Former presidential contender Ahmed Shafiq filed an appeal on Monday with the High Constitutional Court (HCC) and the Supreme Presidential Electoral Commission (SPEC) against the results of the 2012 presidential elections, claiming they were the result of forgery.
Shafiq, who was appointed prime minister by ousted president Hosni Mubarak during the 2011 January revolution and left office in March 2011 amid protests, lost the final round of the presidential election against Mohamed Morsi last June.
Shafiq challenged the Supreme Presidential Electoral Commission’s (SPEC) decision, issued on 24 June 2012, announcing Morsi as the country's new president. Shafiq claims that there were forgery and major violations in the electoral process.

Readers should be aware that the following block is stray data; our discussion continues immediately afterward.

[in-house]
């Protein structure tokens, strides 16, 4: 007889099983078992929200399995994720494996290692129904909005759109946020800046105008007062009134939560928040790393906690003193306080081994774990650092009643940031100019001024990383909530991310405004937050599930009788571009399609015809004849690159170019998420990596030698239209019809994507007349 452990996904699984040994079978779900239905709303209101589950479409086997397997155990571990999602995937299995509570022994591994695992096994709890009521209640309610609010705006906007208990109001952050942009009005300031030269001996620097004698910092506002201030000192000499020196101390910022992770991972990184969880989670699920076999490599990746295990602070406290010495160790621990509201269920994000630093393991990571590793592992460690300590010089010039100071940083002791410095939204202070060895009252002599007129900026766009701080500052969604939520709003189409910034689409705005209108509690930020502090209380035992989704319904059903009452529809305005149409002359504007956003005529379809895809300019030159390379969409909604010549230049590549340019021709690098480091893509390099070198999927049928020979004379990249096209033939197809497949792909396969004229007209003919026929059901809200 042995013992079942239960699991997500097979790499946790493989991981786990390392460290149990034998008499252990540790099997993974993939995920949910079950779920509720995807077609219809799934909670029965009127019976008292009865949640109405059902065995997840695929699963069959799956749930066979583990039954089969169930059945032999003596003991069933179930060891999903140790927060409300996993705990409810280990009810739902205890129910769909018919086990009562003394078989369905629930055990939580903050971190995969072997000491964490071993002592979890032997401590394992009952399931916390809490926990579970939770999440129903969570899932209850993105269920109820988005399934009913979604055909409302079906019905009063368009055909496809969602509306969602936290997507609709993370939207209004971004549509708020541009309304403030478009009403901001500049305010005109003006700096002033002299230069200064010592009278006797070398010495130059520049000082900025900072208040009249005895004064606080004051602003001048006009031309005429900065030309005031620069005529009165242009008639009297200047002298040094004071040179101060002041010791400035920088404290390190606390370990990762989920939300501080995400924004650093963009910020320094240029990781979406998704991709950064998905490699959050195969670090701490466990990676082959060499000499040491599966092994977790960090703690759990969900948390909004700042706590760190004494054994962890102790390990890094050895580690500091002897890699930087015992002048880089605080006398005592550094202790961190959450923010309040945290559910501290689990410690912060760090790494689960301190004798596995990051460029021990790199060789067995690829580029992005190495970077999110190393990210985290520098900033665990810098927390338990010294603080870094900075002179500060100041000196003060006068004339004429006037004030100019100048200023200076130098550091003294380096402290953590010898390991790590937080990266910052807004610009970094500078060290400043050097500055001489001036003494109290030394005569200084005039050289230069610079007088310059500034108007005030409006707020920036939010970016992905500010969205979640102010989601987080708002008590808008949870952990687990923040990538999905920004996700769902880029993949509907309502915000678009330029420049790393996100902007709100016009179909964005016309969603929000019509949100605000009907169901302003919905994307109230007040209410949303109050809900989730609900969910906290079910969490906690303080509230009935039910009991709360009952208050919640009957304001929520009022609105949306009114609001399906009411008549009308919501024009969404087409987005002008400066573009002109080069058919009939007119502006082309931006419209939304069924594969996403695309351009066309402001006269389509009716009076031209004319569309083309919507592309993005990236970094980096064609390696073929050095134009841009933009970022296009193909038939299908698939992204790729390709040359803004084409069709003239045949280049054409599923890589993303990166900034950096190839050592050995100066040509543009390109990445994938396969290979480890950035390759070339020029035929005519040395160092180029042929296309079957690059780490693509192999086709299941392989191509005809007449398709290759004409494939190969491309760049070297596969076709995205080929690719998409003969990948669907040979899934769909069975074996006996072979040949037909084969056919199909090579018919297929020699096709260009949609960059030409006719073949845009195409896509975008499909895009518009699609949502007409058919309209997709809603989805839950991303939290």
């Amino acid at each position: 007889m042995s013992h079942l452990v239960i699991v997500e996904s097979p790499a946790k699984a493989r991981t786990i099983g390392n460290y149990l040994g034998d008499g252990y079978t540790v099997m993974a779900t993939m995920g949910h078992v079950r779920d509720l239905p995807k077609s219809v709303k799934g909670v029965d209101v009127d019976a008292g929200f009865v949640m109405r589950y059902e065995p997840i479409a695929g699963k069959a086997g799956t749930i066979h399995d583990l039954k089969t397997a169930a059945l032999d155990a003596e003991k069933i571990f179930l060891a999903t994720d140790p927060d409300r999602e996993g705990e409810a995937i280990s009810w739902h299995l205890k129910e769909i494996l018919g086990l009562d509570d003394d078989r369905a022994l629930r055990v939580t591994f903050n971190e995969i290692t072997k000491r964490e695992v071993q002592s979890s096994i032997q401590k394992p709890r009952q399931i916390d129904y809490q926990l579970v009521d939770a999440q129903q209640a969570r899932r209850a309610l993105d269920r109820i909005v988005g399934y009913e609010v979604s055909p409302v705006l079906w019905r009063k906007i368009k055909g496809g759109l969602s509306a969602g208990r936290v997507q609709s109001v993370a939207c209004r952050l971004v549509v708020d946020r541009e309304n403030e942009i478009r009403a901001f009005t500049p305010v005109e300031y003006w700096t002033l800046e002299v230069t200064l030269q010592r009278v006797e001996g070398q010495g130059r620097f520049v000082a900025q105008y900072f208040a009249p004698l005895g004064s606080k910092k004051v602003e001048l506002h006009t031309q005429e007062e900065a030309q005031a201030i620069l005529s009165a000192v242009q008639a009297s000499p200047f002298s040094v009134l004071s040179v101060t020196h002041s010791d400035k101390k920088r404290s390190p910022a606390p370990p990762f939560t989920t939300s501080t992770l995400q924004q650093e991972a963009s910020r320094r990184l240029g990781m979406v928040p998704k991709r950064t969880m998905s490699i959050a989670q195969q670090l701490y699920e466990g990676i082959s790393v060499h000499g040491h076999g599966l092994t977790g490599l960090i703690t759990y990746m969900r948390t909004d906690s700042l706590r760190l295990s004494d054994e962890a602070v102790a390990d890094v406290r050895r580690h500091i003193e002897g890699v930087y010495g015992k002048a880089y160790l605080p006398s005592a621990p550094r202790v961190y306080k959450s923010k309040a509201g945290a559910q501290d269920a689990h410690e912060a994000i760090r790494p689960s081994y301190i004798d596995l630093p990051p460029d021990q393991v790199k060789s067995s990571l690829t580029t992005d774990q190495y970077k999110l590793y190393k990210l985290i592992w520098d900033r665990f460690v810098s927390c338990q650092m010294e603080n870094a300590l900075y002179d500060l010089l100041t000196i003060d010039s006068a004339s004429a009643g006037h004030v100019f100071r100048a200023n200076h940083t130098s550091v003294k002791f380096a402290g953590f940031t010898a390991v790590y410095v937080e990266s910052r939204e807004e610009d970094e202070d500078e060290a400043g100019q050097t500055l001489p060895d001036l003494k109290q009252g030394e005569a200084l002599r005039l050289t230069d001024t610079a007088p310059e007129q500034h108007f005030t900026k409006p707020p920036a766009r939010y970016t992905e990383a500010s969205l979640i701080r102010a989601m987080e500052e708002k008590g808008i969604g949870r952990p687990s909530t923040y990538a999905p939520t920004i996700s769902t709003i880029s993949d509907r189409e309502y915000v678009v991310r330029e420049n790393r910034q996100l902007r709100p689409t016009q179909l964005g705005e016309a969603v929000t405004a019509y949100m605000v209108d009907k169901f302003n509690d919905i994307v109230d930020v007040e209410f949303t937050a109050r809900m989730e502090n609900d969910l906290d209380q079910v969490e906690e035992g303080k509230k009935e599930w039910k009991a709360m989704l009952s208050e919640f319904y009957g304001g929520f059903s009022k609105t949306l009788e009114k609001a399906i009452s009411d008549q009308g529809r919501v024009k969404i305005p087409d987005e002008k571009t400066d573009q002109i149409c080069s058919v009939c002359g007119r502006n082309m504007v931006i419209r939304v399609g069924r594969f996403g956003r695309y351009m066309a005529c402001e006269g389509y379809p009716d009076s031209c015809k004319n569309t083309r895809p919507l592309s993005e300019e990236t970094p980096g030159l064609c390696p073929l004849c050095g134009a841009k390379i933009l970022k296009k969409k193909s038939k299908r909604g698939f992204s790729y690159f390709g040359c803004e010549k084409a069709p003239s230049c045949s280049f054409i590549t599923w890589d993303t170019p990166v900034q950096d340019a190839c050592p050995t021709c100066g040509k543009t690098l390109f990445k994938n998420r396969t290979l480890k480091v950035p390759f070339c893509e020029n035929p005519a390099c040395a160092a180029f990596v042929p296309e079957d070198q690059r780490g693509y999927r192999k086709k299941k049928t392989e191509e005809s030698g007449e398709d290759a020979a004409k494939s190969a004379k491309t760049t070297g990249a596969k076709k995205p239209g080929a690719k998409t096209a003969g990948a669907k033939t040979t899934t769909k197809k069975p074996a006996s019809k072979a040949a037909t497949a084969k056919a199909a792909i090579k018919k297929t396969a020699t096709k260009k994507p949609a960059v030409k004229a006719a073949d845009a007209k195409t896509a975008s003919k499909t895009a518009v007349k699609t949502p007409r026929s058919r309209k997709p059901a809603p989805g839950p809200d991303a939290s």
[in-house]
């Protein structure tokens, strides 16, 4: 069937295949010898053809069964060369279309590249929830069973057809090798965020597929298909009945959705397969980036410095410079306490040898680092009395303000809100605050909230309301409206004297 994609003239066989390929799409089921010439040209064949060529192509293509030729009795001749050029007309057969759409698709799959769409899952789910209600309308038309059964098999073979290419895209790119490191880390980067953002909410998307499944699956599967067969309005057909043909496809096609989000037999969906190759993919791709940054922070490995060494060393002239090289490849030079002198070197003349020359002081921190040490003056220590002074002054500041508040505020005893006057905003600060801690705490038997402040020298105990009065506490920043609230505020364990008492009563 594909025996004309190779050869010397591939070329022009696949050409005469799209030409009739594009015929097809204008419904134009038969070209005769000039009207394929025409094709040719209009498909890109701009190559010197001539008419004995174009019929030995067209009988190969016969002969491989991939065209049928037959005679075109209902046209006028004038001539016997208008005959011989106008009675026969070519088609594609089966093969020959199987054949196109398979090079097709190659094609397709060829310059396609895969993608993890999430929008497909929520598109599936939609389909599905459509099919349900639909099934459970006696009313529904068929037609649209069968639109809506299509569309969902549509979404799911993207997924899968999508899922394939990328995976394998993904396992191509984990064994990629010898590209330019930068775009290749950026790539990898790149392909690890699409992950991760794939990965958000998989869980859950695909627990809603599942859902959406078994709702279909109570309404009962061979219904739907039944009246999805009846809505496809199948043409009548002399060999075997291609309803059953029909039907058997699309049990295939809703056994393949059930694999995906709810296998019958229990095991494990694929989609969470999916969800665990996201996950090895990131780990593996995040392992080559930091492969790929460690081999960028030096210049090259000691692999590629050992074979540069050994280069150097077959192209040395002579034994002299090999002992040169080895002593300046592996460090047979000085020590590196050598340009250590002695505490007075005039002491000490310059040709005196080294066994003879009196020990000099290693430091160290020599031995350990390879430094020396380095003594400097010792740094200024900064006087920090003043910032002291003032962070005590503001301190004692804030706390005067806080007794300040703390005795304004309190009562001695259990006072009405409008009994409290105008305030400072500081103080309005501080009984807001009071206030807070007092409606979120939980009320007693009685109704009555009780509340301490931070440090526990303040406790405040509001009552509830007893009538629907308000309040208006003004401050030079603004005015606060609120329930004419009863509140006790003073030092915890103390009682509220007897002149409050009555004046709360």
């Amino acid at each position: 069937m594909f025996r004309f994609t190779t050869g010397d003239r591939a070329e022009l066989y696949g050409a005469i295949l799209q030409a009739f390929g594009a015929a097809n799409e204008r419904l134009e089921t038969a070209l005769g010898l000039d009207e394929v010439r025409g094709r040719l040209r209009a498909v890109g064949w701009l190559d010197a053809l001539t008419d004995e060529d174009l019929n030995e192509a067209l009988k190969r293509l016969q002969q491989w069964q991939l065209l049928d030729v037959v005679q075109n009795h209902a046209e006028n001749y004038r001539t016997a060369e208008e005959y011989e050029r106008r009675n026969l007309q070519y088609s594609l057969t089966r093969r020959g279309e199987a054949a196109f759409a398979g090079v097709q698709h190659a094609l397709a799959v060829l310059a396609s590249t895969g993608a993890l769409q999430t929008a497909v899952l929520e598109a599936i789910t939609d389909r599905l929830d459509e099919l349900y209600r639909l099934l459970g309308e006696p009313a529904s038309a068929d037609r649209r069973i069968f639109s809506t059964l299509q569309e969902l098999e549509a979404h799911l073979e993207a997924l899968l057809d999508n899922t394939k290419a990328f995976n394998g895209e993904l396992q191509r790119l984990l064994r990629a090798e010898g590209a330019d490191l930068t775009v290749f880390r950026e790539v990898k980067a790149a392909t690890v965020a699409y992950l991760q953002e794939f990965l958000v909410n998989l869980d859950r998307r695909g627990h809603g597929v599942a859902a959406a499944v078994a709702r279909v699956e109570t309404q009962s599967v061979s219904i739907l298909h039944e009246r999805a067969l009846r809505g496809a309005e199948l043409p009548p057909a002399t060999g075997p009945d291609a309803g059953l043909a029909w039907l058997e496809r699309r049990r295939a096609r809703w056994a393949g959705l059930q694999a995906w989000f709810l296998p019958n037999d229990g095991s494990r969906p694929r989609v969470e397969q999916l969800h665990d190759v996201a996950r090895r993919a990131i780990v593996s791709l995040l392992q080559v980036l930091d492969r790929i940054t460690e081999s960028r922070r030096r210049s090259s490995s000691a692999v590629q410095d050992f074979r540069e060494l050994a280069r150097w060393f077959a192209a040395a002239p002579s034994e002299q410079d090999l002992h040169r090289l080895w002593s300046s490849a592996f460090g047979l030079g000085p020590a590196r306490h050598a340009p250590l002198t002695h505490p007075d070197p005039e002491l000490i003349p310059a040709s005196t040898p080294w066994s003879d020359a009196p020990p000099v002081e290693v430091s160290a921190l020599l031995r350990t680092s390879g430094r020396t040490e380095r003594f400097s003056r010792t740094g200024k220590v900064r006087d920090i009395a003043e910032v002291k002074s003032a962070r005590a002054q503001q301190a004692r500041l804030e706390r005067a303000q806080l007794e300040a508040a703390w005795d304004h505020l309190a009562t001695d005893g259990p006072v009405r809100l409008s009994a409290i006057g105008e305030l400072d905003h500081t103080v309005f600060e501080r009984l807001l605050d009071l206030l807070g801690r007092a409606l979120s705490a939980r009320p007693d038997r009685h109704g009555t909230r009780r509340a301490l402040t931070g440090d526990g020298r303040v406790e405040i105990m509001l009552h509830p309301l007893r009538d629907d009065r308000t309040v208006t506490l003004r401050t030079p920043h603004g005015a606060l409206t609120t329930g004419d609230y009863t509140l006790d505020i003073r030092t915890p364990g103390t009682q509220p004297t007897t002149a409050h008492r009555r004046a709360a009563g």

Essam El-Erian, vice-chairman of the Freedom and Justice Party (FJP), told Al-Ahram’s Arabic website that Shafiq "did not read the constitutional declaration issued [in March 2011] by the Supreme Council of Armed Forces (SCAF)."
Article 28 of the declaration made the Supreme Presidential Electoral Commission the only body mandated to supervise the presidential elections, and rendered its decisions immune from appeal.
"Mubarak's regime, of which Shafiq is a representative, dealt with the 25 January revolution as if it was an uprising or a Muslim Brotherhood conspiracy," El-Erian said.
"They cannot understand what has taken place."
Morsi won the presidential elections last June, receiving 52 percent in the final round against Shafiq, who won 48 percent of the votes cast.